Russia’s invasion of Ukraine will cause their economies to contract this year by about 10% and 20%, respectively, the region’s leading development bank said Thursday in one of the most in-depth economic assessments to date of the war’s impact on the two countries.
The European Bank for Reconstruction and Development said the slump in Russia would likely turn into a long period of stagnation while neighboring economies would rebound next year as long as a sustainable cease-fire is secured over the coming months.
While Ukraine will suffer more in the short term because of the extensive damage to its physical infrastructure, Russia faces more long-term challenges from an exodus of well-educated workers and the loss of access to Western technologies under current sanctions, the bank said.
The EBRD was set up in 1991 to help countries in Eastern Europe and the former Soviet Union make the transition from centrally planned to market economies. It stopped making new investments in Russia after that country’s 2014 annexation of Crimea and said Monday it was closing its Moscow office.
The bank said it estimates that the territory most directly affected by the fighting accounts for 60% of Ukraine’s annual economic output and that about a third of Ukrainian businesses have had to suspend operations. Electricity consumption is down 60% on normal levels for this time of year, it said.
Assuming that a cease-fire can be negotiated in the next two months, the EBRD expects Ukraine’s gross domestic product to contract by a fifth this year, compared with its previous estimate of 3.5% growth. The economy should then rebound and grow by 23% in 2023 if it receives reconstruction assistance.
“Even in the optimistic scenario of reconstruction going into full swing, it is still going to be a much poorer country simply because a lot of stock has been destroyed,” said Beata Javorcik, the EBRD’s chief economist.
After Moscow’s attack on Ukraine, the US and its allies have adopted some of the most severe economic sanctions ever taken against a country with the explicit aim of damaging Russia’s economy, cutting it off from international finance and barring it from importing key technologies.
The EBRD expects those sanctions to contribute to a 10% contraction in the Russian economy this year, having previously anticipated growth of 3%. In contrast to its outlook for Ukraine, the bank doesn’t expect a rebound in 2023 and sees prospects beyond then remaining weak.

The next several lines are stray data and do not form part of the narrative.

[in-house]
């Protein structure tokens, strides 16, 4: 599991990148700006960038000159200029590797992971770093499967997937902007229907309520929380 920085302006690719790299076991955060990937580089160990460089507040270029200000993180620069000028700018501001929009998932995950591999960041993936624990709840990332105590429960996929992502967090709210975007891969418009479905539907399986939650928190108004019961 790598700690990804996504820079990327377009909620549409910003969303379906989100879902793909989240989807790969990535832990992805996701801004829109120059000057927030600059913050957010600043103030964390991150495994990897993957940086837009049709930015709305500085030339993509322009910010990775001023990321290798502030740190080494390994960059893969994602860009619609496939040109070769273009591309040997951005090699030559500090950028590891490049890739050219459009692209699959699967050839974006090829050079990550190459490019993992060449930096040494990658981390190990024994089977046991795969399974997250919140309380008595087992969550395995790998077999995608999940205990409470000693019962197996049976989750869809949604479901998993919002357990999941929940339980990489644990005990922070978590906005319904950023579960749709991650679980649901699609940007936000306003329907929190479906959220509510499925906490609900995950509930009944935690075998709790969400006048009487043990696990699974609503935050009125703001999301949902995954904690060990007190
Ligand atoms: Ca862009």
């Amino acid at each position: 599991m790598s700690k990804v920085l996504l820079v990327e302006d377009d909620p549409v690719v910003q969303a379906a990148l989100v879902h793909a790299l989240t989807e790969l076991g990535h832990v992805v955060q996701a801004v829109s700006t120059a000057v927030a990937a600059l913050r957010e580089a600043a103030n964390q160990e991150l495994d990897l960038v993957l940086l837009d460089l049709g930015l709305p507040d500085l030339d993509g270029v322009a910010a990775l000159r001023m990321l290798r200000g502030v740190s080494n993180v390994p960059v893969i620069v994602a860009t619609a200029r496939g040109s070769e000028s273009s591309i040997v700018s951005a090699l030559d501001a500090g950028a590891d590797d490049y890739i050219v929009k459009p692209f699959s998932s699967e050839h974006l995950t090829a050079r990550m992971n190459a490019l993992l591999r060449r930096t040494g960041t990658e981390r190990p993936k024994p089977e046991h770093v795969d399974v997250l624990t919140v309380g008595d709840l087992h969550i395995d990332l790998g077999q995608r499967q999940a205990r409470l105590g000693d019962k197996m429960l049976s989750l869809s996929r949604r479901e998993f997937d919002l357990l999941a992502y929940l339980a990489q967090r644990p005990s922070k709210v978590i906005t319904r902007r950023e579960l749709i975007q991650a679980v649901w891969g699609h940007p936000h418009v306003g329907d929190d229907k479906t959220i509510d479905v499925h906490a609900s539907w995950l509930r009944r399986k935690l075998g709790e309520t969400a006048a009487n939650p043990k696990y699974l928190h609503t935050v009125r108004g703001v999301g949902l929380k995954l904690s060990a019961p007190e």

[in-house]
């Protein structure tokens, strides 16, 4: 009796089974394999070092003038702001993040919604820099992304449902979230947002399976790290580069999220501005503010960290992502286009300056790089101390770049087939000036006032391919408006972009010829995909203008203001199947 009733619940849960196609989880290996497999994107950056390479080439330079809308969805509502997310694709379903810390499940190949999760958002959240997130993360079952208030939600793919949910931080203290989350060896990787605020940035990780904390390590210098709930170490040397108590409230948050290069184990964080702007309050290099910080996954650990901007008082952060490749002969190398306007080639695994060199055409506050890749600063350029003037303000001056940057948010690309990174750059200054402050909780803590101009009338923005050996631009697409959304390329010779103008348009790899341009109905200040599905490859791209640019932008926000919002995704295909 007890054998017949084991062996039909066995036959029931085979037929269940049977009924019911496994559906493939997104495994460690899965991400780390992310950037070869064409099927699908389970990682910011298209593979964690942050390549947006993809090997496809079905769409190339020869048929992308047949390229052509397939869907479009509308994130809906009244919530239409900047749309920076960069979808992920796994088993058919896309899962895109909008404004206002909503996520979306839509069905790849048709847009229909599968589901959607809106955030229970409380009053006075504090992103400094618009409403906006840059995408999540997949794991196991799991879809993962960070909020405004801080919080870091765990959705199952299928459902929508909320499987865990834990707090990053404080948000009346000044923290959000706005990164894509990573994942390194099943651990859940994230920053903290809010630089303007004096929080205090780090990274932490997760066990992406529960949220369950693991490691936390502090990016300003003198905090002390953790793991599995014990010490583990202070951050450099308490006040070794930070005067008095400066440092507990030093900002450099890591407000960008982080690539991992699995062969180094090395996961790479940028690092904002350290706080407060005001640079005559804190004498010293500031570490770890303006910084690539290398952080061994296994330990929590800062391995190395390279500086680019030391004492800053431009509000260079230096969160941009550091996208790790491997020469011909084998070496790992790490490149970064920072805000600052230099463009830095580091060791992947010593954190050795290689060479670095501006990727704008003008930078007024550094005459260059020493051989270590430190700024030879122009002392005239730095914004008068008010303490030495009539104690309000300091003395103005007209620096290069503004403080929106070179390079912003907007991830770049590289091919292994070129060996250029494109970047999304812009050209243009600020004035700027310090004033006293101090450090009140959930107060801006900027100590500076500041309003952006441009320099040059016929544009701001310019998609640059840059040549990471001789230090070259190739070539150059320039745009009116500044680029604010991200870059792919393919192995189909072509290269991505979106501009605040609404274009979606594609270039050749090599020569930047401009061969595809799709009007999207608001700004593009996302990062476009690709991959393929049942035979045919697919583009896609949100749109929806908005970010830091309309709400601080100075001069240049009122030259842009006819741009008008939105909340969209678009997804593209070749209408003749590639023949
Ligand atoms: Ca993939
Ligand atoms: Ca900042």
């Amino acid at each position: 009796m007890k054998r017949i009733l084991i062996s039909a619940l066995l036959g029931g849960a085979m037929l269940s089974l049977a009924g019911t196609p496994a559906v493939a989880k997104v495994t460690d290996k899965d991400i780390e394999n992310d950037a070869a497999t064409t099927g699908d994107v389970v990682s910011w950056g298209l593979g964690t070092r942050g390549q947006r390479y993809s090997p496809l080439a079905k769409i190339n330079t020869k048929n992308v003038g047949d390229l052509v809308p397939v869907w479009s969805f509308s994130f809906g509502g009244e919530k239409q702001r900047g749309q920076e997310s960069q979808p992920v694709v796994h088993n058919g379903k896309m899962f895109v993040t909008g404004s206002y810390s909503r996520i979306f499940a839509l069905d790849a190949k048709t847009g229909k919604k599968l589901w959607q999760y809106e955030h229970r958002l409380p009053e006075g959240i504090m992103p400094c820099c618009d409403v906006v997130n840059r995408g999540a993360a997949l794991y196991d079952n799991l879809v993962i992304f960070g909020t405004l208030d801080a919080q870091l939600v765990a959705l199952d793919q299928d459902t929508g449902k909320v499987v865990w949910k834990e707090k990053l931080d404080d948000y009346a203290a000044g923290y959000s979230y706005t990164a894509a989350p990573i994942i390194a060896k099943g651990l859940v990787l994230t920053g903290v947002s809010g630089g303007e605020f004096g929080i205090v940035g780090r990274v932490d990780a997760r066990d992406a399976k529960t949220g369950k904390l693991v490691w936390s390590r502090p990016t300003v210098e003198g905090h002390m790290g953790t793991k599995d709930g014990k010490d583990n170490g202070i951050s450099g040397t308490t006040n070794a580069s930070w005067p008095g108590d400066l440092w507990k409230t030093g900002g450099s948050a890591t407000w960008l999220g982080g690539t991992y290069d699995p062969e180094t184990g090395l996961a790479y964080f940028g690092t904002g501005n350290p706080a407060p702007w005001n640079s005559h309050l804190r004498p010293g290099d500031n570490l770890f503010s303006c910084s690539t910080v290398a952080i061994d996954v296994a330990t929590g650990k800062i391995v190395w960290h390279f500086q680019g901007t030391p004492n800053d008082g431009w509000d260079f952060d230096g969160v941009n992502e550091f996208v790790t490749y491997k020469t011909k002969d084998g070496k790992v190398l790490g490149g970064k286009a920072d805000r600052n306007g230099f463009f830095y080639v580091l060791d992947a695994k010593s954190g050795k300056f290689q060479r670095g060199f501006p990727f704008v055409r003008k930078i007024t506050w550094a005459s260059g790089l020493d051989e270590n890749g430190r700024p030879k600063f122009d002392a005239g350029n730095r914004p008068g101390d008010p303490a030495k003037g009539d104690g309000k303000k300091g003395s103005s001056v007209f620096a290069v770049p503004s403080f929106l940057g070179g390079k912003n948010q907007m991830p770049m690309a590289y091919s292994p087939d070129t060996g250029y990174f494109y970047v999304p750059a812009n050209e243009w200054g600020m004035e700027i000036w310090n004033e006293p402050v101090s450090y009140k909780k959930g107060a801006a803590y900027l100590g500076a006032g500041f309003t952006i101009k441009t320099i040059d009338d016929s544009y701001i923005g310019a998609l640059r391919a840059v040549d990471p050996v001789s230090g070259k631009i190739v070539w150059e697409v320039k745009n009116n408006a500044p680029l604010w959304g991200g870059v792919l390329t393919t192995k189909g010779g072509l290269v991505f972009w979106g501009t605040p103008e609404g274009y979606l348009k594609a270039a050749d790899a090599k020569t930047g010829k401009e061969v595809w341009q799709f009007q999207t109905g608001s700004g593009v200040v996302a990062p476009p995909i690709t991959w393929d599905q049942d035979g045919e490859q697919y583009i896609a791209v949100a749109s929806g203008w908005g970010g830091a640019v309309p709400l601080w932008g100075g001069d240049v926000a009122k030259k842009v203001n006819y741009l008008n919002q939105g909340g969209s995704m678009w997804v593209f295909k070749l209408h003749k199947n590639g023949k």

“There will be less investment, less international trade, less integration of Russia into global value chains, and this combined with people leaving Russia means lower long-term productivity growth,” said Ms. javorcik.
The EBRD economist said that drag on growth would likely persist even if sanctions were lifted as part of a peace agreement.
“This effect, I would expect it to linger way beyond sanctions, if there’s no regime change,” she said.
The prospect for Russia of a weakened economy is bad news for Central Asian countries that have maintained close economic ties with the country.
The EBRD estimates that money sent home by citizens working in Russia accounts for between 5% and 30% of annual economic output in Armenia, the Kyrgyz Republic, Tajikistan and Uzbekistan. Countries in the region rely on Russian banks for their connections to the global financial system, and much of their trade with other countries moves through Russia.
“They will need to reorient the flow of trade,” said Ms. javorcik. “Not just because Russia will be poorer and buying less, but also to reach other markets.”
The EBRD lowered its growth forecasts for all but two of the 33 countries in which it invests beyond Ukraine, stretching across North Africa, Central Asia, the Caucasus and Central and Eastern Europe. The exceptions are Azerbaijan and Turkmenistan, both of which are large producers of natural gas.
In a separate report Thursday, ratings agency Moody’s Investors Service said weakened confidence will add to the toll on growth, particularly in those countries that border Russia and Ukraine.
“Across Europe, the security threat will amplify the economic shock, weighing on consumption and investment, with those geographically closer to the conflict most exposed,” Moody’s said.
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